Viscous Flows in the Human Cornea by jizhen1947


									Viscous Flows in the
  Human Cornea
        By: Molly Fahey
    Viscous Flows, Fall 2006
      December 12, 2006
 Background Information/Previous
Ultra-short pulsed lasers for biomedical
    Corneal Surgery
    Dental applications

Laser Used for Research (FDA)
 -Raydiance Desktop Laser
  -Wavelength = 1,550 nm
  -Pulse Duration ≈ 1 ps
    Purpose: Correlation between Viscous
     Flows and Laser Ablation Research
   Biological materials such as a human cornea is made up
    mostly of water.
   Vision is dependent on the hydration of the cornea.
       Important to understand how it remains hydrated.
   In order to improve on current or develop novel
    corneal surgery techniques one must fully understand
    the mechanics of the eye.
       What causes the viscous flows in the cornea?
       Is gravity a driving force?
                        What is a Cornea?

   The Outermost layer of the eye.
   Consists of three layers:
       The epithelial membrane (outer most layer)
       The stroma (makes up 90% of cornea)
       The endothelial membrane

                                                          Figure 1. Anatomy of Eye

                                           Figure 2.
                                           Extracted Human Cornea being held by a
                                           suction device used in LASIK eye surgery.
              Current Corneal Research
   Corneal Refractive Surgery
       LASIK-
    Laser-Assisted In Situ Keratomileusis

                                    •Most popular refractive surgery in America.
                                    •1.3 million American’s had LASIK in 2005.
                                    •A flap is made with a mechanical blade.
                                    •An excimer laser (ultraviolet light) is used to
                                    ablate lenticle in the corneal stroma to correct
            Current Corneal Research

   Intrastromal Corrective Sugery
     Near IR light, which is retinal safe, is focused under
      the corneal surface in the stroma.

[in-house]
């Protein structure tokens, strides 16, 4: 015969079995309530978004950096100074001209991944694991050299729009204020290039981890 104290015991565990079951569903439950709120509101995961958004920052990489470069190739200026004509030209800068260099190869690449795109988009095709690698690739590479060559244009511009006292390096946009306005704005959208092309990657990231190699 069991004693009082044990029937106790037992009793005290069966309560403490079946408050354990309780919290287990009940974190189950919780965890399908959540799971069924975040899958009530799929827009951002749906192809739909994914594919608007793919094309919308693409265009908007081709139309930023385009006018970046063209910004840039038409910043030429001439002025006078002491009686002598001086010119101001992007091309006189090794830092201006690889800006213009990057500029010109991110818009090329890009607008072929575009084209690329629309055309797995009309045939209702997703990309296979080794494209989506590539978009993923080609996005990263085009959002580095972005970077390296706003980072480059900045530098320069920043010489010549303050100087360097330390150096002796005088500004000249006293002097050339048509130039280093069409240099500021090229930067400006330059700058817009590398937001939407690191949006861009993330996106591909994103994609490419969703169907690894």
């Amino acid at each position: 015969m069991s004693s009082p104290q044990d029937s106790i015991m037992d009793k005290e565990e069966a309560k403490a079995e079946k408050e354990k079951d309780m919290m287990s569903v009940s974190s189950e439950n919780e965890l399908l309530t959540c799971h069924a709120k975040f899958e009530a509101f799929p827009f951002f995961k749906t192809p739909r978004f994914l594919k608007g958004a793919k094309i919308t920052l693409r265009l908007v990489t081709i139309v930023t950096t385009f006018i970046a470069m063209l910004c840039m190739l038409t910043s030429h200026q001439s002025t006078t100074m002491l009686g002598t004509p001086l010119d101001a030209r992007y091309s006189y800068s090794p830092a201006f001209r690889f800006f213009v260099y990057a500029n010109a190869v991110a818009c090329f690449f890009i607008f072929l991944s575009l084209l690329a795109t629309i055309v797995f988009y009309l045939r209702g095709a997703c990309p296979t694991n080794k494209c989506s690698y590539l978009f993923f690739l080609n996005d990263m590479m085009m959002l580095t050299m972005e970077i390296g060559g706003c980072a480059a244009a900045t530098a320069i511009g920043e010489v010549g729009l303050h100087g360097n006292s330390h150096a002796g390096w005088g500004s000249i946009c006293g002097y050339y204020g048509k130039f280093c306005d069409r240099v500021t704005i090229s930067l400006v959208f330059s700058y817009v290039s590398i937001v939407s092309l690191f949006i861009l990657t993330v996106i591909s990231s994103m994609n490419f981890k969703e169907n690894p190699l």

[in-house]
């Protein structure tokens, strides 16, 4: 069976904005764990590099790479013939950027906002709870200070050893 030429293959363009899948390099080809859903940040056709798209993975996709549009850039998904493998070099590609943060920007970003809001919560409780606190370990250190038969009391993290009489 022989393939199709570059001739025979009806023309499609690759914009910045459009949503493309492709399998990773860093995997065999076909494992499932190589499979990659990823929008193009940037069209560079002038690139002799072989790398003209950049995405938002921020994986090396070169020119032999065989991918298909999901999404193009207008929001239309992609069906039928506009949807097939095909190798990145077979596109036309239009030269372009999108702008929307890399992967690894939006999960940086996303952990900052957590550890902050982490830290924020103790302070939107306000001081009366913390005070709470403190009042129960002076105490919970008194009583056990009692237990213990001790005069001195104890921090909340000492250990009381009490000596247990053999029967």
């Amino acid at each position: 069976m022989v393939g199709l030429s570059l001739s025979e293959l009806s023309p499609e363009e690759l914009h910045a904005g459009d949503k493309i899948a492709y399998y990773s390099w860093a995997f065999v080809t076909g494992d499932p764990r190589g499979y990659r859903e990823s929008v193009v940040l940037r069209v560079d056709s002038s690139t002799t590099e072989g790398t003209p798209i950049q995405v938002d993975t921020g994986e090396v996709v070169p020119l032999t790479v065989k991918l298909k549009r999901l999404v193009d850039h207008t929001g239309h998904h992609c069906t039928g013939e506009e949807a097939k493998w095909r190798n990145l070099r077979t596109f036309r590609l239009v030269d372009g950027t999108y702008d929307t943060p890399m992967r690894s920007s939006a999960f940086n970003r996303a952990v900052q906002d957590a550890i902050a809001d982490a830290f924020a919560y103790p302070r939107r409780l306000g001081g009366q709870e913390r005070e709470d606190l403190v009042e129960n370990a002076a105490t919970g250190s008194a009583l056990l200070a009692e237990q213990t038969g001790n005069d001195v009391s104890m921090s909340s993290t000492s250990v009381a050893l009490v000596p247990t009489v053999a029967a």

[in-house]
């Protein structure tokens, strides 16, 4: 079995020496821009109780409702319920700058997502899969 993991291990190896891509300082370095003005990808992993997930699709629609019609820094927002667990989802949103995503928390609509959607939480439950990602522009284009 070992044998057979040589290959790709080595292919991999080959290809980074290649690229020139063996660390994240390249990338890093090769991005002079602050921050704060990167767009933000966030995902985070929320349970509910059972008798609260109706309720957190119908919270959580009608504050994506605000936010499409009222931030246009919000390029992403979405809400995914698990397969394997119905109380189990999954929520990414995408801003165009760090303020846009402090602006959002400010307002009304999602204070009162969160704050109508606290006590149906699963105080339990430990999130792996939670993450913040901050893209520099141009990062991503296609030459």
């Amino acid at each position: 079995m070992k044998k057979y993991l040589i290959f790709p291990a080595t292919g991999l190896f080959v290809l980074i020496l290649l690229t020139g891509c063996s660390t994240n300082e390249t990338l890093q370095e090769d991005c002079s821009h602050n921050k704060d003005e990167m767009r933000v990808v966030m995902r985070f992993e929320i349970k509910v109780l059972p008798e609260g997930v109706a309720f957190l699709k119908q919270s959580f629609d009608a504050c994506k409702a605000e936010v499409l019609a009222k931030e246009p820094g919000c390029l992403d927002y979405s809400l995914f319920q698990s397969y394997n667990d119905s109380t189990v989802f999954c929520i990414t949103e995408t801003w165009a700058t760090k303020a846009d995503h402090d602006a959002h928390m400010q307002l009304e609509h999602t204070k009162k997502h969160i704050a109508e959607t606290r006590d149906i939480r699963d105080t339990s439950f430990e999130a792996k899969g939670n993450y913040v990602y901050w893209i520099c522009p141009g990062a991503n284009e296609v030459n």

 Lenticle is ablated without the creation of a flap.
          Current Corneal Research

   Corneal Replacement Surgery
    Using Fluent /Gambit to determine the
     nature of the viscous flows within the
    Modeled the Cornea in Gambit as 2 Dimensional Plane wall and Curved Surface.
                      Geometries and Boundary Conditions
                                                   0.5 mm
                 0.5 mm

    Tamb= 308K            Ts=310K                             12 mm

        12 mm
                                    Tamb= 308K                Ts=310K
              Cornea as a Flat Plane Wall
   Gravity is driving the free convective flows in the cornea.
           Without gravity as an operating condition in Fluent there was no velocity.
                                Velocity Vectors:
                               Top Half of the cornea
Velocity Vectors in the Center Region of
              the Cornea.
Velocity Vectors: Curved Geometry
Velocity vector: Center region of curved
Velocity Vector: Top Region of Curved
       Pressure Contours
Flat Geometry        Curved Geometry
      Temperature Contours
Flat Geometry      Curved Geometry

   Free convective flows within the cornea.
   Buoyancy is the driving force for these flows
       Without gravity there was no velocity
   The flows in the cornea maintain hydration of
    the cornea which is necessary for vision.

Kumar S, Acharya S, Beuerman R, Palkama A. 2005. Numerical
   Solution of Ocular Fluid Dynamics in a Rabbit Eye: Parametric
   Effects. Annals of Biomedical Engineering. 3493): 530-544
Li LY, Tighe BJ, Ruberti JW. 2004. Mathematical Modelling of
   Corneal Swelling. Biomechanical Model Mechanobiology. 3: 114-
Ridouane EH, Campo A. 2005. Model for the Heat Transmission in
   the Human Eye. Proceedings of the 2005 International
   Mechanical Engineering Congress and Exposition; 2005
   November 5-11; Orlando, Florida, USA: ASME. p 535-539.

To top